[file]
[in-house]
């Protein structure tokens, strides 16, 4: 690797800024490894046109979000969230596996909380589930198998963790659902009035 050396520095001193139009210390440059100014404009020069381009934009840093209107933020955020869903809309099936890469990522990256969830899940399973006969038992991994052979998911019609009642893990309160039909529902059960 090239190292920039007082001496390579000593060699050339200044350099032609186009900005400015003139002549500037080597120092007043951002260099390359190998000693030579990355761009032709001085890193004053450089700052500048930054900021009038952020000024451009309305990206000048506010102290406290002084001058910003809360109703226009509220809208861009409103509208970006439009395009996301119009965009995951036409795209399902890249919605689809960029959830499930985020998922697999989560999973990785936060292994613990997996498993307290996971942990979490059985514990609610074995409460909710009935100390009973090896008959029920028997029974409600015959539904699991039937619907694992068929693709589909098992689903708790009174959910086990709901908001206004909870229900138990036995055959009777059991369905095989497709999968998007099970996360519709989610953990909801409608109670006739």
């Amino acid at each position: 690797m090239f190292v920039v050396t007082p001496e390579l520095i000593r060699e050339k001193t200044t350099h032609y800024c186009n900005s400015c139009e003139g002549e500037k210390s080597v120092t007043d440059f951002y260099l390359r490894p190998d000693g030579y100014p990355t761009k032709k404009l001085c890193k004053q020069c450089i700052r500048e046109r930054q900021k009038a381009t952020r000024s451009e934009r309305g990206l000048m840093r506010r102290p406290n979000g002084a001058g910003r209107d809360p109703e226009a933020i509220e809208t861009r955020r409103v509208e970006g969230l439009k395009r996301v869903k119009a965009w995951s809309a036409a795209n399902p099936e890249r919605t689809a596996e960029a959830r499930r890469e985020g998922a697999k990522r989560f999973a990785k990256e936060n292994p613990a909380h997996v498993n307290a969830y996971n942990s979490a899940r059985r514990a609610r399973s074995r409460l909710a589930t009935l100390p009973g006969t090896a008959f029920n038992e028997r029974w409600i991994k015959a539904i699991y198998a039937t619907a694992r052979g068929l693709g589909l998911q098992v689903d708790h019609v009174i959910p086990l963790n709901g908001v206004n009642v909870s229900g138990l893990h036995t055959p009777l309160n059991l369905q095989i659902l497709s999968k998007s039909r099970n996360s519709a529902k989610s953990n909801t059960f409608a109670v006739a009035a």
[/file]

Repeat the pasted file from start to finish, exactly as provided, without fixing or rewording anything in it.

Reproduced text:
[in-house]
């Protein structure tokens, strides 16, 4: 690797800024490894046109979000969230596996909380589930198998963790659902009035 050396520095001193139009210390440059100014404009020069381009934009840093209107933020955020869903809309099936890469990522990256969830899940399973006969038992991994052979998911019609009642893990309160039909529902059960 090239190292920039007082001496390579000593060699050339200044350099032609186009900005400015003139002549500037080597120092007043951002260099390359190998000693030579990355761009032709001085890193004053450089700052500048930054900021009038952020000024451009309305990206000048506010102290406290002084001058910003809360109703226009509220809208861009409103509208970006439009395009996301119009965009995951036409795209399902890249919605689809960029959830499930985020998922697999989560999973990785936060292994613990997996498993307290996971942990979490059985514990609610074995409460909710009935100390009973090896008959029920028997029974409600015959539904699991039937619907694992068929693709589909098992689903708790009174959910086990709901908001206004909870229900138990036995055959009777059991369905095989497709999968998007099970996360519709989610953990909801409608109670006739």
């Amino acid at each position: 690797m090239f190292v920039v050396t007082p001496e390579l520095i000593r060699e050339k001193t200044t350099h032609y800024c186009n900005s400015c139009e003139g002549e500037k210390s080597v120092t007043d440059f951002y260099l390359r490894p190998d000693g030579y100014p990355t761009k032709k404009l001085c890193k004053q020069c450089i700052r500048e046109r930054q900021k009038a381009t952020r000024s451009e934009r309305g990206l000048m840093r506010r102290p406290n979000g002084a001058g910003r209107d809360p109703e226009a933020i509220e809208t861009r955020r409103v509208e970006g969230l439009k395009r996301v869903k119009a965009w995951s809309a036409a795209n399902p099936e890249r919605t689809a596996e960029a959830r499930r890469e985020g998922a697999k990522r989560f999973a990785k990256e936060n292994p613990a909380h997996v498993n307290a969830y996971n942990s979490a899940r059985r514990a609610r399973s074995r409460l909710a589930t009935l100390p009973g006969t090896a008959f029920n038992e028997r029974w409600i991994k015959a539904i699991y198998a039937t619907a694992r052979g068929l693709g589909l998911q098992v689903d708790h019609v009174i959910p086990l963790n709901g908001v206004n009642v909870s229900g138990l893990h036995t055959p009777l309160n059991l369905q095989i659902l497709s999968k998007s039909r099970n996360s519709a529902k989610s953990n909801t059960f409608a109670v006739a009035a």